Why would a loving God warn against occult activity to begin with if such activity were harm­less—or helpful (Deuteronomy 18:9-12)?

When the American spiritualist movement began with the Fox sisters in 1848, the first messages from the spirits were typically warm and loving: “Dear Friends… you must proclaim these wonderful truths to the world. This is the dawning of a new era. God is with you and good spirits will protect you in this vital endeavor.”[2] But after a lifetime of proselytization for spiritism—and a life of misery, including being led into alcoholism and immorality—Margaret Fox herself confessed the following publicly in 1888: “I am here tonight, as one of the founders of spiritualism, to denounce it as abso­lute falsehood… the most wicked blasphemy the world has ever known.”[3]

Former witch Audrey Harper initially thought witchcraft a good thing. But it took 17 years of psychiatric care to undo the damage it did to her.[4]

If real dangers exist in the physical world, can we logically expect the spiritual world to be full of goodness? If a race of more powerful beings inhabits that world, if their hatred for man is proven, if experimentation can mean deception with eternal consequences, who in their right mind would risk everything? Isn’t it possible that the fact of man’s historic belief in demons and devils tells us some­thing about learning a lesson the hard way? Is it not just possible that malevolent entities, far greater in power (2 Peter 2:11), would seek to deceive men in such a way as to ensure their spiritual death? Are there not thousands of personal testimonies to these very facts: that deceptive and evil spirits exist, and that their purpose is man’s spiritual and other destruction? Then one can but wonder how psychic practitioners think themselves immune from all dangers.

In considering the warnings given by occultists, we must reemphasize they simply don’t go far enough because, biblically speaking, they are dealing in a realm “which they do not understand” (Jude 8,10). Indeed, usually they are openly promotional. They believe in “safe” and “mature” mediumism, in the “responsible” development of psychic abilities, in the “scientific” investigation of the occult—in the prevalent error that with the right wisdom or information man in his own power apart from God is able to distinguish spiritual good from spiritual evil.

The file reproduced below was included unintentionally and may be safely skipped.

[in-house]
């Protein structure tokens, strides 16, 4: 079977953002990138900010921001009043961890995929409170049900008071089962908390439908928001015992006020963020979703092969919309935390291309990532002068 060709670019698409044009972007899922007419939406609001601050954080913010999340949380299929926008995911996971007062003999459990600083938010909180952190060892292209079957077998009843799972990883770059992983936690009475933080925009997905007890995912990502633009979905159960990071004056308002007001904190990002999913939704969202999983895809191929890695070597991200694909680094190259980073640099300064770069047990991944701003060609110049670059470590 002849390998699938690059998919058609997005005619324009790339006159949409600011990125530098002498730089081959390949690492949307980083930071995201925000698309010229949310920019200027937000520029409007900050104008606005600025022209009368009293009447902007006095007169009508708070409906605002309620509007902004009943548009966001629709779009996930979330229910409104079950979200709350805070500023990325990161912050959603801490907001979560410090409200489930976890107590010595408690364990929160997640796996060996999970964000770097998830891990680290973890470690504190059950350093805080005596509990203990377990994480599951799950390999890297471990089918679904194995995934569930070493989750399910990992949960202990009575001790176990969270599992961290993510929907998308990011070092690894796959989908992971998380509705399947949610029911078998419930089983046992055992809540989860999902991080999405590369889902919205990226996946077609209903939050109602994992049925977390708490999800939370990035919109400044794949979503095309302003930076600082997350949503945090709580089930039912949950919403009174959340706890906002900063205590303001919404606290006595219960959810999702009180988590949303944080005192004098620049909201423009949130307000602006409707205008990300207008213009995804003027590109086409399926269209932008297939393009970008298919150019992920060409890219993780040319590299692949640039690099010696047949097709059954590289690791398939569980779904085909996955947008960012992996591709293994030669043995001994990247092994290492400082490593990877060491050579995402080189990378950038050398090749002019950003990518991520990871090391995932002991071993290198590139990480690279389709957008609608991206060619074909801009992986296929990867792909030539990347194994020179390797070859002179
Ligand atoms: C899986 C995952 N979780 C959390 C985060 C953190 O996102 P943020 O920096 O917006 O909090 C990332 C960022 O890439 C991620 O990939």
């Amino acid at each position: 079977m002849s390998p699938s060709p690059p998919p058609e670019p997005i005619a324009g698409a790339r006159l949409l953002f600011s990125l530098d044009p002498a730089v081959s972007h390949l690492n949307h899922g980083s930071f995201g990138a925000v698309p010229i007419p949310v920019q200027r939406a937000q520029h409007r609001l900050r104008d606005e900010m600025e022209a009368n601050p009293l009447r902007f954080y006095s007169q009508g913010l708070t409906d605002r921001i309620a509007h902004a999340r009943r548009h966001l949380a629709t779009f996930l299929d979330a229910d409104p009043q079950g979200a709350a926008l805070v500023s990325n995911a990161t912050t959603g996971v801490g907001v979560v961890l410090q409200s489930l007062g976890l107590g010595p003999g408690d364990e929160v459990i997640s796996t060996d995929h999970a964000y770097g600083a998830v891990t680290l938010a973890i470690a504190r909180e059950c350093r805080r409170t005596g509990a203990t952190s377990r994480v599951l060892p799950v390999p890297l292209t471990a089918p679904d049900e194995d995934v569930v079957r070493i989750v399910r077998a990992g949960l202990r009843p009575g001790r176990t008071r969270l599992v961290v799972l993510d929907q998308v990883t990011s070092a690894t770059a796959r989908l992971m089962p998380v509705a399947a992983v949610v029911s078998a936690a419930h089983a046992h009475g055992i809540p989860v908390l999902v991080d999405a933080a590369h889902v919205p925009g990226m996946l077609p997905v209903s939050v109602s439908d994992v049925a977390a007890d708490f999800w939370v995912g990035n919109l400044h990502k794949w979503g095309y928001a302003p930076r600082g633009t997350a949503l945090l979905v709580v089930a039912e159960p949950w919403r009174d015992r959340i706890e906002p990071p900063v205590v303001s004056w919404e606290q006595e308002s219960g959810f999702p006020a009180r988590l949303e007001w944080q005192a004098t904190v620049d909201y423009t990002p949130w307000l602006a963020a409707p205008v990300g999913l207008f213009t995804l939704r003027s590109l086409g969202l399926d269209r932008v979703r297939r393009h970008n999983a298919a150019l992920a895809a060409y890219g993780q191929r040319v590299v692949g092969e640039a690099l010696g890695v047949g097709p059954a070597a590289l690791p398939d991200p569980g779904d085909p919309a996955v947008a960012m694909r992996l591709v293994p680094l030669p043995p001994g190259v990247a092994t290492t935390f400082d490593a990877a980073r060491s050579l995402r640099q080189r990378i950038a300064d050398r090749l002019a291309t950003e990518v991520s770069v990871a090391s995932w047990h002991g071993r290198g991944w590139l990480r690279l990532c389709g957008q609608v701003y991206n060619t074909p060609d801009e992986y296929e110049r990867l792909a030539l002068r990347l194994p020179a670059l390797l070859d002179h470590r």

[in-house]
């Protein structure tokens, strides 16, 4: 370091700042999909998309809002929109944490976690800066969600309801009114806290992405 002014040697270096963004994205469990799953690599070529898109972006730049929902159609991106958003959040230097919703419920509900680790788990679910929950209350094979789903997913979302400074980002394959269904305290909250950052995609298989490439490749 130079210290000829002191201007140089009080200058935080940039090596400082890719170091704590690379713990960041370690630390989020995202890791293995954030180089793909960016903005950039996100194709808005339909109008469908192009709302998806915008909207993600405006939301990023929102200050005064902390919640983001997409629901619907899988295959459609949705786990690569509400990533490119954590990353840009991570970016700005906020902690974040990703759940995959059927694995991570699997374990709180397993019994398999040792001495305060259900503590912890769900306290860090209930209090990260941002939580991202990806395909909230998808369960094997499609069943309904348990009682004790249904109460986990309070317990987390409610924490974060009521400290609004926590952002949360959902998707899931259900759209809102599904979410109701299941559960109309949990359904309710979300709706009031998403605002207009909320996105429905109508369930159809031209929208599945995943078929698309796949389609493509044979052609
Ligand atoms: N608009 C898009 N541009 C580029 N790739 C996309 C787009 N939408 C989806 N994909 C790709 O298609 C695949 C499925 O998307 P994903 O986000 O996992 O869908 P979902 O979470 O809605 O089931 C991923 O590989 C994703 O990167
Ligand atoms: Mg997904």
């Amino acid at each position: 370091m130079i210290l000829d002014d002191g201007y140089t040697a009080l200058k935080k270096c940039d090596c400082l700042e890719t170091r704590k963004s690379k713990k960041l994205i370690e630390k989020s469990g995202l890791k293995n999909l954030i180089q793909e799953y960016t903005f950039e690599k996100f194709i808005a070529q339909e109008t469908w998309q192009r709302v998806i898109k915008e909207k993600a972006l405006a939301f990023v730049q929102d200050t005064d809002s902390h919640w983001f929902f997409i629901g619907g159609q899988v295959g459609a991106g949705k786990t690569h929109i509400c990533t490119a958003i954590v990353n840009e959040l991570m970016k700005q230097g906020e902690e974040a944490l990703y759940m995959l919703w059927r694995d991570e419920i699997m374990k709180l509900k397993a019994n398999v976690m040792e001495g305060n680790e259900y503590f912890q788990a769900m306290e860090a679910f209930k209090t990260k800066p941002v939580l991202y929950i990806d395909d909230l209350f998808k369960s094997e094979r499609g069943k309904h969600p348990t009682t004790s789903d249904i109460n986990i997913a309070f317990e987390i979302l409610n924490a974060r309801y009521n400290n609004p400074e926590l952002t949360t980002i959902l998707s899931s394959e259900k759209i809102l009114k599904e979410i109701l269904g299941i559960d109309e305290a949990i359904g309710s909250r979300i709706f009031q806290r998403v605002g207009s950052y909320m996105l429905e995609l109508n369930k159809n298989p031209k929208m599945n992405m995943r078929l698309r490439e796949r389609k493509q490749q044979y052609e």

For example, one prominent psychic researcher stated his belief that greater personal develop­ment of mediumism and knowledge of its ways is the best safeguard against its dangers.

Mediumship is necessary! Without it there would be no means of knowledge, no instruments through which to study the psychic plane; but mediumship, in exact proportion to the magnetic powers it confers, becomes a greater and ever greater source of danger, the further its development is carried, unless the control of those powers can be handled with a firm hand and understood in all its aspects. Knowledge is the best safeguard, and knowledge will be best obtained by those who can study all the conditions of psychic development.[5]

Expertise is certainly necessary for something like handling explosives, but occult knowledge per se would seem to be useless when confronting lying spirits whose primary goal is deception and entrapment. This was the conclusion of no less an authority than the famous eighteenth-century medium Emanuel Swedenborg:

When spirits begin to speak with a man, he ought to beware that he believes nothing whatever from them; for they say almost anything. Things are fabricated by them, and they lie…. They would tell so many lies and indeed with solemn affirmation that a man would be astonished…. If a man listens and believes they press on, and deceive, and seduce in [many] ways…. Let men beware therefore [and not believe them].[6]

Psychical researcher J. D. Pearce-Higgins, vice chairman of the Churches Fellowship for Psy­chical and Spiritual Studies (Great Britain) writes of the hazards of Ouija board use and automatic writing in his “Dangers of Automatism.” He points out that people who endorse such methods have little understanding of the disastrous possibilities: